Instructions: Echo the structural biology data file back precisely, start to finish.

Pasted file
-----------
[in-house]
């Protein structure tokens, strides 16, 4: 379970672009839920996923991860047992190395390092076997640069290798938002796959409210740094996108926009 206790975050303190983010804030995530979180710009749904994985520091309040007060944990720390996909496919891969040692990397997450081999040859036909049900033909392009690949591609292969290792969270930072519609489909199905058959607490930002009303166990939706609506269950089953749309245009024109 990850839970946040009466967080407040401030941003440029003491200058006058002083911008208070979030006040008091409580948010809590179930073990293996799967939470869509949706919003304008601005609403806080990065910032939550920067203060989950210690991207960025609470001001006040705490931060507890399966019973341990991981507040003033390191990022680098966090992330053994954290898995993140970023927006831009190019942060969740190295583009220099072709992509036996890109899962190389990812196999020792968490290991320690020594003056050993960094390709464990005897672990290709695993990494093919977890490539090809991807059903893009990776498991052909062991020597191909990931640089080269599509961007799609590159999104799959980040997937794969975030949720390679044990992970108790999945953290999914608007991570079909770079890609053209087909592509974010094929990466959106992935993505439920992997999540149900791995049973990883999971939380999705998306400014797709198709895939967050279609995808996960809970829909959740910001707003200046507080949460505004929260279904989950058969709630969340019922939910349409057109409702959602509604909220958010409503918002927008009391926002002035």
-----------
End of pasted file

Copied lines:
[in-house]
């Protein structure tokens, strides 16, 4: 379970672009839920996923991860047992190395390092076997640069290798938002796959409210740094996108926009 206790975050303190983010804030995530979180710009749904994985520091309040007060944990720390996909496919891969040692990397997450081999040859036909049900033909392009690949591609292969290792969270930072519609489909199905058959607490930002009303166990939706609506269950089953749309245009024109 990850839970946040009466967080407040401030941003440029003491200058006058002083911008208070979030006040008091409580948010809590179930073990293996799967939470869509949706919003304008601005609403806080990065910032939550920067203060989950210690991207960025609470001001006040705490931060507890399966019973341990991981507040003033390191990022680098966090992330053994954290898995993140970023927006831009190019942060969740190295583009220099072709992509036996890109899962190389990812196999020792968490290991320690020594003056050993960094390709464990005897672990290709695993990494093919977890490539090809991807059903893009990776498991052909062991020597191909990931640089080269599509961007799609590159999104799959980040997937794969975030949720390679044990992970108790999945953290999914608007991570079909770079890609053209087909592509974010094929990466959106992935993505439920992997999540149900791995049973990883999971939380999705998306400014797709198709895939967050279609995808996960809970829909959740910001707003200046507080949460505004929260279904989950058969709630969340019922939910349409057109409702959602509604909220958010409503918002927008009391926002002035």